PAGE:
© 2022 Kansas City Public Radio
NPR in Kansas City
Play Live Radio
Next Up:
0:00
0:00
Available On Air Stations
Arts & Life

6 Bob Dylan Songs That Reference Kansas City, Wichita, Kansas Or Missouri

dylan_creative_commons_0.jpg
Rowland Scherman
/
National Archives and Records Administration
Bob Dylan in 1963.

Bob Dylan, who won the Nobel Prize for literature this morning — "for having created new poetic expressions within the great American song tradition" —has written a lot of words, about a lot of places. In honor of his accomplishments, however, we can't help being proud that a few of those words indicate he's been thinking about us.

1. "High Water (For Charley Patton)," from 2001's Love and Theft

First verse:

High water risin’ — risin’ night and day
All the gold and silver are bein' stolen away
Big Joe Turner lookin’ east and west
From the dark room of his mind
He made it to Kansas City
Twelfth Street and Vine
Nothin' standing there
High water everywhere

 

2. "Meet me in the Morning," from 1975's Blood on the Tracks

If the narrator's love interest meets him in the morning at 56th and Wabasha, they can be in Kansas "before the snow begins to thaw":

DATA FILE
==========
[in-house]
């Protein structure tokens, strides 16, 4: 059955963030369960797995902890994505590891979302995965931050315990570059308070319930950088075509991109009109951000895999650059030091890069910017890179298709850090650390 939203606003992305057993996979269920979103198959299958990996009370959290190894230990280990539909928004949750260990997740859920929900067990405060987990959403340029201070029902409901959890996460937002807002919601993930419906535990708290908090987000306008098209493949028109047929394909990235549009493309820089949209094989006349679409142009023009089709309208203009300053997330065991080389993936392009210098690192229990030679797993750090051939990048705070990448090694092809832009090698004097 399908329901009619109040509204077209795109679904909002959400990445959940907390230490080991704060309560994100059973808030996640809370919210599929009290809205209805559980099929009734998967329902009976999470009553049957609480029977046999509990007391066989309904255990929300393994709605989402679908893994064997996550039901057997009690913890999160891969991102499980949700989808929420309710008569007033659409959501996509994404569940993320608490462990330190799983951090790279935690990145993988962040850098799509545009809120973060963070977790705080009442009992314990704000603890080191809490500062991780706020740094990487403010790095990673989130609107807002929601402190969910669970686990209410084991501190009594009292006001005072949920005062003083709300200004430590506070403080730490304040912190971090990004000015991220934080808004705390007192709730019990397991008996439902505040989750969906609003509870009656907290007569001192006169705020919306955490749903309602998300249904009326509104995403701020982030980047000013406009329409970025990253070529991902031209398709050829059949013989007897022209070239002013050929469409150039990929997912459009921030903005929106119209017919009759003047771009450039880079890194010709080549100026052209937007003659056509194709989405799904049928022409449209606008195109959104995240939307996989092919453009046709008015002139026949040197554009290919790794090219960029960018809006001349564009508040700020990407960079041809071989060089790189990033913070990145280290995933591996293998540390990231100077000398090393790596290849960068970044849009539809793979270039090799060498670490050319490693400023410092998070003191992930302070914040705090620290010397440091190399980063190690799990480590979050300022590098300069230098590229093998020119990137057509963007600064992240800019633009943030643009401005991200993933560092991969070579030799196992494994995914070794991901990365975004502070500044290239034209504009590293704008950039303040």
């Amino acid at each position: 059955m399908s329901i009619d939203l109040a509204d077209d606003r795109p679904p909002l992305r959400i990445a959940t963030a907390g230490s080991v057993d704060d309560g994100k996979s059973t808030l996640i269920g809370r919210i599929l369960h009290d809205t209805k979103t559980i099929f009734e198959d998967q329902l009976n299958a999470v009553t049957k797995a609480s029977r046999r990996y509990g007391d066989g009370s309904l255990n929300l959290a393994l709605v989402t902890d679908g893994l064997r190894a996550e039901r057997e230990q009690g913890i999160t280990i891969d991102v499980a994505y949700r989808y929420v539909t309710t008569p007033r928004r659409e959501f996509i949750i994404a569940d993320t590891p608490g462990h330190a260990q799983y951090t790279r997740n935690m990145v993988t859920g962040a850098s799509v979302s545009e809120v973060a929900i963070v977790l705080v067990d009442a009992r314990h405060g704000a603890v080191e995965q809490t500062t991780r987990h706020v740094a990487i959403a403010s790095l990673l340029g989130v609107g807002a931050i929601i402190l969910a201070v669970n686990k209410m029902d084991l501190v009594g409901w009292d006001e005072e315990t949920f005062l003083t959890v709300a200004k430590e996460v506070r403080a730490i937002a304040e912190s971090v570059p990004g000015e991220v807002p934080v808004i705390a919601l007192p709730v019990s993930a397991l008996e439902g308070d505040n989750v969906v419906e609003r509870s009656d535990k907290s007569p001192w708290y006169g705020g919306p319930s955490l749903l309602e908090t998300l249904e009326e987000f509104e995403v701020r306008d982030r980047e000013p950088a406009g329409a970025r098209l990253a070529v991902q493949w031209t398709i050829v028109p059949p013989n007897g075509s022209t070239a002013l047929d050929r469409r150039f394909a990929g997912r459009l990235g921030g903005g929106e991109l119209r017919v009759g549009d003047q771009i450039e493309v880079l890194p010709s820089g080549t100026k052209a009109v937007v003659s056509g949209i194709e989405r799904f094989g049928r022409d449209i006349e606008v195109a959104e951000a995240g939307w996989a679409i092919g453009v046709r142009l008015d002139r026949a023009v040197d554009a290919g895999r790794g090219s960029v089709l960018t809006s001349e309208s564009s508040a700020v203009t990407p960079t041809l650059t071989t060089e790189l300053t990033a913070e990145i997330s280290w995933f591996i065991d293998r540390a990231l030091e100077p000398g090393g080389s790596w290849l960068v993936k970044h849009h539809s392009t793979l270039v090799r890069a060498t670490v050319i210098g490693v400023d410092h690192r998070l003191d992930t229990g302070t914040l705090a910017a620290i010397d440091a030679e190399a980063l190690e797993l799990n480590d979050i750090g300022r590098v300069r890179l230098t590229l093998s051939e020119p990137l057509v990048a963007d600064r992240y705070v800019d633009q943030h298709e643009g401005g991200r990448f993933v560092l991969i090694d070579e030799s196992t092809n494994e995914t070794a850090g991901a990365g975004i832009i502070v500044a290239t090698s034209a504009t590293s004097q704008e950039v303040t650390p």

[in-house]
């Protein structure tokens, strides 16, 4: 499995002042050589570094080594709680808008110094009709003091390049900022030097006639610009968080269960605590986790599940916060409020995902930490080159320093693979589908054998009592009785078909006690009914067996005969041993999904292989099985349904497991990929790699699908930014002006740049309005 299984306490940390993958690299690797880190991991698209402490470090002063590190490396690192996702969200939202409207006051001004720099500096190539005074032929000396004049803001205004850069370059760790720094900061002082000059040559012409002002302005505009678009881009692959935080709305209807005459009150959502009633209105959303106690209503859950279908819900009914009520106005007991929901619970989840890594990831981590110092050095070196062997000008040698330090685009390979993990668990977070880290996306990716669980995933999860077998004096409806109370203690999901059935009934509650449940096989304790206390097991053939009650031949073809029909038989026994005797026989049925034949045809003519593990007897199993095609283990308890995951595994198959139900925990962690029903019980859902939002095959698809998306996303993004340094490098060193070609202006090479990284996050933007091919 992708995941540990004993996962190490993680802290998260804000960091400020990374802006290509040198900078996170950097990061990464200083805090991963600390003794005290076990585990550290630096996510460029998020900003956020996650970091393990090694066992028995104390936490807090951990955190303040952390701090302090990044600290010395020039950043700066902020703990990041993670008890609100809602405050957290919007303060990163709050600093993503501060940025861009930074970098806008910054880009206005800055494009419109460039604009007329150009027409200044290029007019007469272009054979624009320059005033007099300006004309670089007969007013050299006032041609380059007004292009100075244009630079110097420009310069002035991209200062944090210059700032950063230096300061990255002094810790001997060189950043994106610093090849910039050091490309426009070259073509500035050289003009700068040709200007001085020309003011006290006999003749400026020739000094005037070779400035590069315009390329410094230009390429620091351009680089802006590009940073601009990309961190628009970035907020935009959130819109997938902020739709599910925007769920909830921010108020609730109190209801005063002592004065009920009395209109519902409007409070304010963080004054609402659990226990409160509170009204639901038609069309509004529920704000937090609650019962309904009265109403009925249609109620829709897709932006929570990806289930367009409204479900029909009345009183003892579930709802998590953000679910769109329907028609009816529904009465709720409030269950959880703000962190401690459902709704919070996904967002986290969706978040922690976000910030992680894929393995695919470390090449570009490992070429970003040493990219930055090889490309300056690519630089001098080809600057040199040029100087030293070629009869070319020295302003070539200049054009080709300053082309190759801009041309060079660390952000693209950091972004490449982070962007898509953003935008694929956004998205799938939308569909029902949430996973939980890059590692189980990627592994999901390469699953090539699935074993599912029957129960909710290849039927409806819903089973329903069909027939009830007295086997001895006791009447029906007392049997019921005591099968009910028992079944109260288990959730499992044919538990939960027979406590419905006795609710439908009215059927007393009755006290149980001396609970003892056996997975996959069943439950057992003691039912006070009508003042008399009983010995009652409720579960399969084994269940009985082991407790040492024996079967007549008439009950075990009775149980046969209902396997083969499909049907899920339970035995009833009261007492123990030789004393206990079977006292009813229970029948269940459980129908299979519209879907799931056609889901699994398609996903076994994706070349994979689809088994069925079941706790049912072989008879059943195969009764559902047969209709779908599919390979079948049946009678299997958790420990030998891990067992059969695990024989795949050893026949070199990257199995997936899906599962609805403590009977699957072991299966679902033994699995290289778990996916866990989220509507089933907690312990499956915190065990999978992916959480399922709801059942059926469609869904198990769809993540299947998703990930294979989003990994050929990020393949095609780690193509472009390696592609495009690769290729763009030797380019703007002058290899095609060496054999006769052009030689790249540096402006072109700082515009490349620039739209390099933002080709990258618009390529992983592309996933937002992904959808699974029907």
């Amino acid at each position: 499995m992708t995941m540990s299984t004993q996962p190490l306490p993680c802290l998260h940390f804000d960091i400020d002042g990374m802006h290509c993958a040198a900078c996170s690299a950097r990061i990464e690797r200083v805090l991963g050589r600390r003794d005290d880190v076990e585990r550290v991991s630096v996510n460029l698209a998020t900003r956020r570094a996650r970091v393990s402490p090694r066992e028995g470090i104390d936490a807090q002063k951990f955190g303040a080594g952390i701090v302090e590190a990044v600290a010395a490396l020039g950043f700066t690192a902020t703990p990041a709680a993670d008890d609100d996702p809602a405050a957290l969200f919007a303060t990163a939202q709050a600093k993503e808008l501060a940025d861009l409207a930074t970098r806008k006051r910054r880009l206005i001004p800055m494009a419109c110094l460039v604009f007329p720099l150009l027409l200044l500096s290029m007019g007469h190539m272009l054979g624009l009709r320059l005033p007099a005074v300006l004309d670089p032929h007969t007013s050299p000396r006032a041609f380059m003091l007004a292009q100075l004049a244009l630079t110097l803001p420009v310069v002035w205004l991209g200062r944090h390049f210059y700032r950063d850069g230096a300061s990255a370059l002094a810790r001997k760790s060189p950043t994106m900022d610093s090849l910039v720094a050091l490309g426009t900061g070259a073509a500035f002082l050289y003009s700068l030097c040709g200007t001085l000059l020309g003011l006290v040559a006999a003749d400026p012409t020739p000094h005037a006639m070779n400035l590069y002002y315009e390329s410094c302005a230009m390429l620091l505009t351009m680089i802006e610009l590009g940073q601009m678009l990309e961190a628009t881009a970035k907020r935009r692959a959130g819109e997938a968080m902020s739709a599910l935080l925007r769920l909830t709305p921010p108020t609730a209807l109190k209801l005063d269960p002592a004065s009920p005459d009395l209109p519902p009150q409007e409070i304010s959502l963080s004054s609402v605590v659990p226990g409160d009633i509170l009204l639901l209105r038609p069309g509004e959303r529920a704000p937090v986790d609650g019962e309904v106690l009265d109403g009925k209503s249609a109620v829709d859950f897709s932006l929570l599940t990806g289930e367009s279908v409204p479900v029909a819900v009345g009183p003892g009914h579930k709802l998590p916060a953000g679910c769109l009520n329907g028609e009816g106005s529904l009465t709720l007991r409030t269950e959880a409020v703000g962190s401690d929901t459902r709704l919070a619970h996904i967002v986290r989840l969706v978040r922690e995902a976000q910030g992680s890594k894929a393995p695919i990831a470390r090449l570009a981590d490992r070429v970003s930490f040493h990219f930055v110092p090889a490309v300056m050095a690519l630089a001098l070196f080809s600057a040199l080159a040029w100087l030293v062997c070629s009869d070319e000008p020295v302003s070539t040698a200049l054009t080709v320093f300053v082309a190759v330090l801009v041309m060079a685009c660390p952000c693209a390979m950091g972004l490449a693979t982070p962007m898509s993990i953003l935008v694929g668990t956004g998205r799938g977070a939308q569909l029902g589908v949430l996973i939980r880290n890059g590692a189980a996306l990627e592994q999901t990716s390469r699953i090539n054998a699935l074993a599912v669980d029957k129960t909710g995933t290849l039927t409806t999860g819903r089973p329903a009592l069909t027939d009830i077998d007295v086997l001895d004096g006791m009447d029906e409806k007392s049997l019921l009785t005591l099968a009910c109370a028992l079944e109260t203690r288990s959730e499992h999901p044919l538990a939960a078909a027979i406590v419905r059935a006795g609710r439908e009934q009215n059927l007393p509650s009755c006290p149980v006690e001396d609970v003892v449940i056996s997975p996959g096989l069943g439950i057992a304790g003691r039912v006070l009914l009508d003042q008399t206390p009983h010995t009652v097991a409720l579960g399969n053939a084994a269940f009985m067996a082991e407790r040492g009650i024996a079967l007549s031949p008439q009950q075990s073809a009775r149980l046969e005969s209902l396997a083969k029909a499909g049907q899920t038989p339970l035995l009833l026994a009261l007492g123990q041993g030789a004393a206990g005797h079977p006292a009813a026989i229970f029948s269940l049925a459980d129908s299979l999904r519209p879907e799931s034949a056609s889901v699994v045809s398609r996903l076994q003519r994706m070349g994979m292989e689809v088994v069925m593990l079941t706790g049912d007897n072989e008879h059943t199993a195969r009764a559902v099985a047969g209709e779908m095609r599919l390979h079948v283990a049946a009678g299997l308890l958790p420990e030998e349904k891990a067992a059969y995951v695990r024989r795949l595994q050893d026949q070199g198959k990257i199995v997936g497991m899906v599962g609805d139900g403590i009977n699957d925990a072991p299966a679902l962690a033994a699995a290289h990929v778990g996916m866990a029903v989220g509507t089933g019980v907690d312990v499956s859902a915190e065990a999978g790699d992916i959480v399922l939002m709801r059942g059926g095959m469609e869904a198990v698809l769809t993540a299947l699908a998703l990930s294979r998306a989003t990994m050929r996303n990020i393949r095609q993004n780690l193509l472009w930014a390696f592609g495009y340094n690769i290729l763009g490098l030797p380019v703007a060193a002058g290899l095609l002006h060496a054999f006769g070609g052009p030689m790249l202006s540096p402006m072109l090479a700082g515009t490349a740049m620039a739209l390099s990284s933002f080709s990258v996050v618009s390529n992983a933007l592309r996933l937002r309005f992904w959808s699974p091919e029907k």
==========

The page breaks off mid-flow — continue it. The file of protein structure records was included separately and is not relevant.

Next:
3. "Trying to Get to Heaven," from 1997's Time Out of Mind

The narrator doesn't fare much better in Missouri than he did in Kansas:

When I was in Missouri
They would not let me be
I had to leave there in a hurry.

He sings the state's name in a particularly agonized voice in this late-Dylan live version:

4. "Wichita Blues (Going to Louisiana)," from 1963's The Freewheelin' Bob Dylan

In which the singer, feeling destroyed by the weather in the titular town and fearing a case of tuberculosis, flees Kansas:

5. “Kansas City,” from 2014's Lost on the River: The New Basement Tapes

Lyrics by Dylan, music by Marcus Mumford, the city referenced throughout.

6. "Six Months in Kansas City (Liberty Street)," also from 2014's Lost on the River: The New Basement Tapes

By Dylan and Elvis Costello. Based on the chorus, six months in our town brings disaster.

Because Dylan wrote so many words, we've undoubtedly missed other references to the region. Don't hate us; let us know.

C.J. Janovy is an arts reporter for KCUR 89.3. You can find her on Twitter, @cjjanovy.

KCUR serves the Kansas City region with breaking news and powerful storytelling.
Your donation helps make non-profit journalism available for everyone.